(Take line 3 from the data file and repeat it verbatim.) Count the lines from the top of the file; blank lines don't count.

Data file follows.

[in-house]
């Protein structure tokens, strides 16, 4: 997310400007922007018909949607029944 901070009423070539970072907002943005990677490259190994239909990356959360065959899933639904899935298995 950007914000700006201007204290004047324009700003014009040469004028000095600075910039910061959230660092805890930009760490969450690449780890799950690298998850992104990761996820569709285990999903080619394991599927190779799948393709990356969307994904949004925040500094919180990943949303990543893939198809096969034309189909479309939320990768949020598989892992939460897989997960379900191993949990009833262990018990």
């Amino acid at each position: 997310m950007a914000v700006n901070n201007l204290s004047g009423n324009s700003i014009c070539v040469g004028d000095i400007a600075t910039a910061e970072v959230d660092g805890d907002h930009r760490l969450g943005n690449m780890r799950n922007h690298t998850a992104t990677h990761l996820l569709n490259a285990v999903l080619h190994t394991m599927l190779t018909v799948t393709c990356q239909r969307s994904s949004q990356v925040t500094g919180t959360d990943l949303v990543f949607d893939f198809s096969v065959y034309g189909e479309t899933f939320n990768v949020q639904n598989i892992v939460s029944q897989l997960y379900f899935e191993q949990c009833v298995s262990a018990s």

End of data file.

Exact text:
């Amino acid at each position: 997310m950007a914000v700006n901070n201007l204290s004047g009423n324009s700003i014009c070539v040469g004028d000095i400007a600075t910039a910061e970072v959230d660092g805890d907002h930009r760490l969450g943005n690449m780890r799950n922007h690298t998850a992104t990677h990761l996820l569709n490259a285990v999903l080619h190994t394991m599927l190779t018909v799948t393709c990356q239909r969307s994904s949004q990356v925040t500094g919180t959360d990943l949303v990543f949607d893939f198809s096969v065959y034309g189909e479309t899933f939320n990768v949020q639904n598989i892992v939460s029944q897989l997960y379900f899935e191993q949990c009833v298995s262990a018990s």